Tenet Review


Image ©️ Warner Bros. Pictures

Christopher Nolan’s latest film offers a complex premise that is difficult to even explain. There was a line in the new Tenet film that advises you how to watch it, “Don’t try to understand it, just feel it.”  It’s clear that this film may require multiple viewings to completely understand it, especially concerning the third act.

Like most of Nolan’s films, Tenet offers a very interesting and complex story, along with mind-blowing pseudoscience and plot twists. The film follows an unnamed protagonist played by John David Washington as he uncovers a new threat to the world. He is teamed with Neil (Robert Pattinson) and Kat (Elizabeth Debicki).

The Protagonist learns of a new invention that can invert time and objects through time. While characters may be going forward in time, objects will be going backward. For example, the protagonist doesn’t shoot bullets from his pistol, he catches them with the pistol.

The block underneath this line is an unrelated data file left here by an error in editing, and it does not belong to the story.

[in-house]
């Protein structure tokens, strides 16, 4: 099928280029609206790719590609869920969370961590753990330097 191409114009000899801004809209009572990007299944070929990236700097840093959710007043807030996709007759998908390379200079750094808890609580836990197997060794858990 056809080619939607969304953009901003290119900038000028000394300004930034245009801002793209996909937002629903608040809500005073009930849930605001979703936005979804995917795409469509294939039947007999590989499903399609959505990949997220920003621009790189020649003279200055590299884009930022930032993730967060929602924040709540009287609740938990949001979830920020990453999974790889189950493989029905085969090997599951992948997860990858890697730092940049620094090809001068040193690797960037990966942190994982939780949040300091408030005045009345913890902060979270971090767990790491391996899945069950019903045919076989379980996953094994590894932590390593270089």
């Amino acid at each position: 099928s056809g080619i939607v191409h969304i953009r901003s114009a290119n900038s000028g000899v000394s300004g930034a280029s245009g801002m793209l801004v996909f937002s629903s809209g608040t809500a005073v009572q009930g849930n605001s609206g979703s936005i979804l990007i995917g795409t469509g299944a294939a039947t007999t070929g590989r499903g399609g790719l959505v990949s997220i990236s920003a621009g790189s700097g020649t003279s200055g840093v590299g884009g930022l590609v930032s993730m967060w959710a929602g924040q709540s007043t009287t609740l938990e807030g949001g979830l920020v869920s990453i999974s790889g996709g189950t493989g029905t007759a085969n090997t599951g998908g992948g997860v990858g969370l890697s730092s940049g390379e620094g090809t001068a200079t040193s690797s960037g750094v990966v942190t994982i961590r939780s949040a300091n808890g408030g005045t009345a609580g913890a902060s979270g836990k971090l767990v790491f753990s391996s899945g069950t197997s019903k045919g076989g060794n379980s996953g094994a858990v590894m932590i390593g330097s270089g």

Some of the action scenes include one person going forward in time, while the other goes backward. This leads to some pretty fun antics and mind-blowing visuals, especially during the third act.

One of the biggest problems of the film was the sound mixing. There were times when the sounds of the surroundings, like gunfire or even running were louder than the dialogue between the characters, so it was difficult to understand what they were saying in addition to an already complex story. 

The most notable performance from the film was Debicki as she struggles to free herself from an abusive husband, Andrei Sator, the main antagonist of the film. Debicki really takes it away when she’s on-screen. 

Washington’s and Pattinson’s characters also have some of the best moments, especially when discussing their “dramatic” plans to prevent the end of the world.

Overall, this was a very enjoyable movie. It may take a few rewatches to fully understand what is going on, but it’s a fun ride nonetheless. Hopefully, it will be available for everyone to stream soon, instead of being exclusively available in the theater.